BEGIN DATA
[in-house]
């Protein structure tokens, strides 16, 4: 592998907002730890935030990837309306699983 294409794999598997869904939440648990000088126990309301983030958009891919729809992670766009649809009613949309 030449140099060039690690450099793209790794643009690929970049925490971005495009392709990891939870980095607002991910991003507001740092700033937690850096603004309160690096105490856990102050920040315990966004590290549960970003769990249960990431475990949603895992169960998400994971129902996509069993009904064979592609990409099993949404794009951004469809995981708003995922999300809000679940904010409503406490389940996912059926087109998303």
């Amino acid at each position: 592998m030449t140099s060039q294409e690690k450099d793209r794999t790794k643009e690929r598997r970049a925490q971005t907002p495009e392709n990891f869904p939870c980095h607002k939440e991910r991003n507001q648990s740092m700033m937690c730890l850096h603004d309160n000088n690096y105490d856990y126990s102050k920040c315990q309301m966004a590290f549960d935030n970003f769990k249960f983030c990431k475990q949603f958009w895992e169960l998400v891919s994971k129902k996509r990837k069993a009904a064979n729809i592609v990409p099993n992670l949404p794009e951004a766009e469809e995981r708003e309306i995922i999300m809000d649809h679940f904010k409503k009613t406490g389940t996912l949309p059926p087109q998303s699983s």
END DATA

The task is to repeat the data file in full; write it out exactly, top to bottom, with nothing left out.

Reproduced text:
[in-house]
């Protein structure tokens, strides 16, 4: 592998907002730890935030990837309306699983 294409794999598997869904939440648990000088126990309301983030958009891919729809992670766009649809009613949309 030449140099060039690690450099793209790794643009690929970049925490971005495009392709990891939870980095607002991910991003507001740092700033937690850096603004309160690096105490856990102050920040315990966004590290549960970003769990249960990431475990949603895992169960998400994971129902996509069993009904064979592609990409099993949404794009951004469809995981708003995922999300809000679940904010409503406490389940996912059926087109998303």
């Amino acid at each position: 592998m030449t140099s060039q294409e690690k450099d793209r794999t790794k643009e690929r598997r970049a925490q971005t907002p495009e392709n990891f869904p939870c980095h607002k939440e991910r991003n507001q648990s740092m700033m937690c730890l850096h603004d309160n000088n690096y105490d856990y126990s102050k920040c315990q309301m966004a590290f549960d935030n970003f769990k249960f983030c990431k475990q949603f958009w895992e169960l998400v891919s994971k129902k996509r990837k069993a009904a064979n729809i592609v990409p099993n992670l949404p794009e951004a766009e469809e995981r708003e309306i995922i999300m809000d649809h679940f904010k409503k009613t406490g389940t996912l949309p059926p087109q998303s699983s």